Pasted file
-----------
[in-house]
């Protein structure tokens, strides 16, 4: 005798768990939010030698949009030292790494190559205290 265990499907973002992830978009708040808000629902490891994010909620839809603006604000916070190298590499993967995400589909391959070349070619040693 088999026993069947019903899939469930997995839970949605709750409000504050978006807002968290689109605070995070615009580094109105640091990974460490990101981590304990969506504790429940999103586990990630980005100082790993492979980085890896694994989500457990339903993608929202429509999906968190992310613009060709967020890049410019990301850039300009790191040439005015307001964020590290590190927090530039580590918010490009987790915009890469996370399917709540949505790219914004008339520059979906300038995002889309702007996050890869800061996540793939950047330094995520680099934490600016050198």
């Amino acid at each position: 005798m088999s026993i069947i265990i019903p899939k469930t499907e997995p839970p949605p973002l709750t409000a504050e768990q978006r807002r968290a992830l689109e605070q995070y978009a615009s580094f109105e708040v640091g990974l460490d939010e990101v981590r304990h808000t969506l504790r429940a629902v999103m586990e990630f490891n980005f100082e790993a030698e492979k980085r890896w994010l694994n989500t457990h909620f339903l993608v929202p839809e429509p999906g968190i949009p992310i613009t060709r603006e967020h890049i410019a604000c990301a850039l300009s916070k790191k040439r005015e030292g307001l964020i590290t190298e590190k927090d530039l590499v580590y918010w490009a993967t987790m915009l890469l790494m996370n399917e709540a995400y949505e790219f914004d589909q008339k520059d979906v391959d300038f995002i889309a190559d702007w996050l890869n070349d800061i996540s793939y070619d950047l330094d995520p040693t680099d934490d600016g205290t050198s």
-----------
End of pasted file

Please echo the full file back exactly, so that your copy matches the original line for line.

[in-house]
């Protein structure tokens, strides 16, 4: 005798768990939010030698949009030292790494190559205290 265990499907973002992830978009708040808000629902490891994010909620839809603006604000916070190298590499993967995400589909391959070349070619040693 088999026993069947019903899939469930997995839970949605709750409000504050978006807002968290689109605070995070615009580094109105640091990974460490990101981590304990969506504790429940999103586990990630980005100082790993492979980085890896694994989500457990339903993608929202429509999906968190992310613009060709967020890049410019990301850039300009790191040439005015307001964020590290590190927090530039580590918010490009987790915009890469996370399917709540949505790219914004008339520059979906300038995002889309702007996050890869800061996540793939950047330094995520680099934490600016050198």
């Amino acid at each position: 005798m088999s026993i069947i265990i019903p899939k469930t499907e997995p839970p949605p973002l709750t409000a504050e768990q978006r807002r968290a992830l689109e605070q995070y978009a615009s580094f109105e708040v640091g990974l460490d939010e990101v981590r304990h808000t969506l504790r429940a629902v999103m586990e990630f490891n980005f100082e790993a030698e492979k980085r890896w994010l694994n989500t457990h909620f339903l993608v929202p839809e429509p999906g968190i949009p992310i613009t060709r603006e967020h890049i410019a604000c990301a850039l300009s916070k790191k040439r005015e030292g307001l964020i590290t190298e590190k927090d530039l590499v580590y918010w490009a993967t987790m915009l890469l790494m996370n399917e709540a995400y949505e790219f914004d589909q008339k520059d979906v391959d300038f995002i889309a190559d702007w996050l890869n070349d800061i996540s793939y070619d950047l330094d995520p040693t680099d934490d600016g205290t050198s």